Cannes 2024 review: Universal Language (Matthew Rankin)

“A deft blend of humor and pathos, Universal Language is an episodic odyssey into the human condition, crafted as a deeply moving tragicomedy about culture and identity, and how it can shift over time.”

As far as geographical location, cultural detail and overall existence are concerned, there are few countries more different than Canada and Iran, two nations that share very few similarities. However, the concept of bringing them together has resulted in a terrific experimental film. Director Matthew Rankin crafts an unforgettable story in which two wildly different cultures find themselves in a delightful collision, taking the form of Universal Language, a peculiar curio by one of Canada’s most intriguing artists. Following his directorial debut, the highly celebrated The Twentieth Century (as well as several short films produced over the years), Rankin once again makes a strong case for being one of the most exciting directors working today, with his unique visual style and penchant for challenging narrative conventions indicating a bright future as a filmmaker. This film serves as a tapestry of moments in the lives of various characters in Winnipeg, which Rankin reimagines as a town almost entirely engrossed in Iranian culture (drawing from the region of Manitoba’s prominent immigrant community), following their individual journeys over a short span of time. Told through shifting perspectives and employing increasingly offbeat narrative techniques, Universal Language is a tremendously captivating comedy about the lives of ordinary people, which the director posits are far more interconnected than our perspective may initially lead us to believe.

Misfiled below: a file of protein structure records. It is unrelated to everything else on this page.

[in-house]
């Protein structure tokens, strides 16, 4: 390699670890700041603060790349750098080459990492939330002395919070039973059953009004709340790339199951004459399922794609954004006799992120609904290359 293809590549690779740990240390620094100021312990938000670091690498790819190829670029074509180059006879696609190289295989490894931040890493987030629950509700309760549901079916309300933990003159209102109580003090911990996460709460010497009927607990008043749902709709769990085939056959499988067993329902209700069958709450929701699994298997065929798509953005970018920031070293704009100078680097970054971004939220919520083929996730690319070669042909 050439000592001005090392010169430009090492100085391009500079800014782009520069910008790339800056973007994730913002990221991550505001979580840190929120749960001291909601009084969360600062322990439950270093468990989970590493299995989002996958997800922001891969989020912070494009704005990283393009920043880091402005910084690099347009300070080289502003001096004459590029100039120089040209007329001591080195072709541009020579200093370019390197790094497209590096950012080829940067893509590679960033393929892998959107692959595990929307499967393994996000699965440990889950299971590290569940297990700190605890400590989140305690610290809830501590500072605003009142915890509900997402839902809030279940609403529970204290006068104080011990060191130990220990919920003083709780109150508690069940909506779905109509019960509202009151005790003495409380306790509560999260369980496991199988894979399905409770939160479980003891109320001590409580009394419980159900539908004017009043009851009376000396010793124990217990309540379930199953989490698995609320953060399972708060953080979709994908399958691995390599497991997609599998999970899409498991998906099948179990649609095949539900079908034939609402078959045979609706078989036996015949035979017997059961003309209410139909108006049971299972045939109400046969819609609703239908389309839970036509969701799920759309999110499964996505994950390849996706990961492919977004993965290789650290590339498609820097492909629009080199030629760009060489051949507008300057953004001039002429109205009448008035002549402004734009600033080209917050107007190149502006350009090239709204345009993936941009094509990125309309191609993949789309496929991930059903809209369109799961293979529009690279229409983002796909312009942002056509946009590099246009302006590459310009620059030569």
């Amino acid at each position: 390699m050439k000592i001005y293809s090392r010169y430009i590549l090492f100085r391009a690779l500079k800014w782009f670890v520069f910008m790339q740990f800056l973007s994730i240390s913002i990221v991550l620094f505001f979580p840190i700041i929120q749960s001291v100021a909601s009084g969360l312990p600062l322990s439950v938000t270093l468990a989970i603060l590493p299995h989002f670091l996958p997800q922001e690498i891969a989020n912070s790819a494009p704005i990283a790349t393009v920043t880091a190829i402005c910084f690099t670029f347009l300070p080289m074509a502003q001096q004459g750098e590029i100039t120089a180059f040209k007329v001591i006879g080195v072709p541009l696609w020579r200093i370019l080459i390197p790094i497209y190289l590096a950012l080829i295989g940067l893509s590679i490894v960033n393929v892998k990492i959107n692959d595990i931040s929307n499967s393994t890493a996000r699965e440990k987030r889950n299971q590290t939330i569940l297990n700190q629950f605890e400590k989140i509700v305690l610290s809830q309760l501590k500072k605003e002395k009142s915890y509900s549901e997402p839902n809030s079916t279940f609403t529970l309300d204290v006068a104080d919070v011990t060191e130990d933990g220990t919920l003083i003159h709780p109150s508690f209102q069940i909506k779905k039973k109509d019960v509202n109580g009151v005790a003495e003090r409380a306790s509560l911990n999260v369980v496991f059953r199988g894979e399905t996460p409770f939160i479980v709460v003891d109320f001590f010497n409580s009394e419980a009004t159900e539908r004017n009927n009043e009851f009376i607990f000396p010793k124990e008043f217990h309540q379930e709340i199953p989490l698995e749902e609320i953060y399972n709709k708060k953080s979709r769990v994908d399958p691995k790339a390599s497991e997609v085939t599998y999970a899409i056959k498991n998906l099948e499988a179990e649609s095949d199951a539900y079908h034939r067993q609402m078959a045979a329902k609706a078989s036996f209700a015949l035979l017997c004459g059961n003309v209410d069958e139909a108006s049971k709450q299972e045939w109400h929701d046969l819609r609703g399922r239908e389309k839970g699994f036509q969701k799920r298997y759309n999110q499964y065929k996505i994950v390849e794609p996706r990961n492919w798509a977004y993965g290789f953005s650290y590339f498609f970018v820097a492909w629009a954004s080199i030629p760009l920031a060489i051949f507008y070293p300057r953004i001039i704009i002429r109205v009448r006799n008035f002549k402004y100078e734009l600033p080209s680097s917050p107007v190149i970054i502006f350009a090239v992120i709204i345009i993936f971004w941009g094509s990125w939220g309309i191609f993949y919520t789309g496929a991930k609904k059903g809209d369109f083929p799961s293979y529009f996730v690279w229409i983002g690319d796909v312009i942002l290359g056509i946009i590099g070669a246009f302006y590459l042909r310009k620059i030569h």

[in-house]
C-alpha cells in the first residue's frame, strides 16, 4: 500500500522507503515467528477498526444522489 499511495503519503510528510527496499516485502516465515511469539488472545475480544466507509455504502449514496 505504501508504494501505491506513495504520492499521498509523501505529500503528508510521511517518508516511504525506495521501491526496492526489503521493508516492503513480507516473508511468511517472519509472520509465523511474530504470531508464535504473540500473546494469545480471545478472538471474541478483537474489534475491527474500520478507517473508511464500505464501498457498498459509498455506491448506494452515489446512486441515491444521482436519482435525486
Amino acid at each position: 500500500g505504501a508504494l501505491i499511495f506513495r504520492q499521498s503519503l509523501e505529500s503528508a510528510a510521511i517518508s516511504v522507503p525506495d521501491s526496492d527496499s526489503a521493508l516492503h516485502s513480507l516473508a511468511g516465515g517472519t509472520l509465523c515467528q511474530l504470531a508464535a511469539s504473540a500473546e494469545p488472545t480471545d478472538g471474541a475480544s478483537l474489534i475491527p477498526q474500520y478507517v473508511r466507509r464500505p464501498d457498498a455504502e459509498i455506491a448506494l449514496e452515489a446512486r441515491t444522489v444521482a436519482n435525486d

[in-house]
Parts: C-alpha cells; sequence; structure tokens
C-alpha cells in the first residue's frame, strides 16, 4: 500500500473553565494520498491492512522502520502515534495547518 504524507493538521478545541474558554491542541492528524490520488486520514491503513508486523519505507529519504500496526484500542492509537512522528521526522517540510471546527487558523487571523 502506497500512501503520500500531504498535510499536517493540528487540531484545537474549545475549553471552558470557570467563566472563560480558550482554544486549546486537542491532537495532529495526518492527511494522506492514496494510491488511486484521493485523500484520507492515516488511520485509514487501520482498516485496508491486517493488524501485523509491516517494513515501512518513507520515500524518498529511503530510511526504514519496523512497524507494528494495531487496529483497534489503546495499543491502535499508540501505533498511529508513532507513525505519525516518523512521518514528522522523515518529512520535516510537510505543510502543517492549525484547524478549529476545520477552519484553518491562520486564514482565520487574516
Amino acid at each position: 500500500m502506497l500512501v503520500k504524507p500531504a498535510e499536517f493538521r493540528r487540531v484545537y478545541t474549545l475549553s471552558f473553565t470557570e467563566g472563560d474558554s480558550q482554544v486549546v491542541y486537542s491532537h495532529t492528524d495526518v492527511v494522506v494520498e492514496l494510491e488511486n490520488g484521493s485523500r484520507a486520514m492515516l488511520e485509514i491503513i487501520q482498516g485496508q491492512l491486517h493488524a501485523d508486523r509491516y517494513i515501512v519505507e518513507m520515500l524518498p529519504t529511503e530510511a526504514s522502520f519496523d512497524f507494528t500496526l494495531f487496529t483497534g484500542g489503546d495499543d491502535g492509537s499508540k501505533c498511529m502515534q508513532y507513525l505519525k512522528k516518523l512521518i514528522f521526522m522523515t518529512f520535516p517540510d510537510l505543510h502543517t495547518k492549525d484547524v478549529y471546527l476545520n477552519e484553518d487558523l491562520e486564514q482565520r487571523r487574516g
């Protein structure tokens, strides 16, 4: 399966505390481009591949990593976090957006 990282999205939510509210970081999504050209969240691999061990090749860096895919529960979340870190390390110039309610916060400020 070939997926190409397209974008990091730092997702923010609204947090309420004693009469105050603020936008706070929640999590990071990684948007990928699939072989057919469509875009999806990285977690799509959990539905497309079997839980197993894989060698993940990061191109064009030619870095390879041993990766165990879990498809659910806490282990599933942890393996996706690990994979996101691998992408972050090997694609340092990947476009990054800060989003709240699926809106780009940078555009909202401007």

Rankin belongs to a steadily growing canon of young artists that navigate the very narrow boundary between surrealism and reality, infusing their work with overtly absurd elements, but where the purpose isn’t to bewilder the viewer, but rather to unsettle the common narrative foundation on which these stories are normally built. There is a level of creativity that we find in Universal Language that is both challenging and endearing, often in tandem. Told across a series of increasingly quirky tableaux set in the snow-covered landscapes of Winnipeg (or rather, the director’s chosen approximation of the city), the film is driven by a sense of eccentricity in which nothing quite adheres to the rules of logic, yet remains perfectly comprehensible, at least in how it establishes a very specific narrative path. The most basic description of this film, as indicated by its title, is that of a love letter to this region of Canada and its people (and as we’ve seen in the oeuvre of Guy Maddin, another great filmmaker who hails from this city, Winnipeg is a truly unique corner of the country), a woven tapestry of various lives that intersect and create a poignant series of moments that build to a striking conclusion.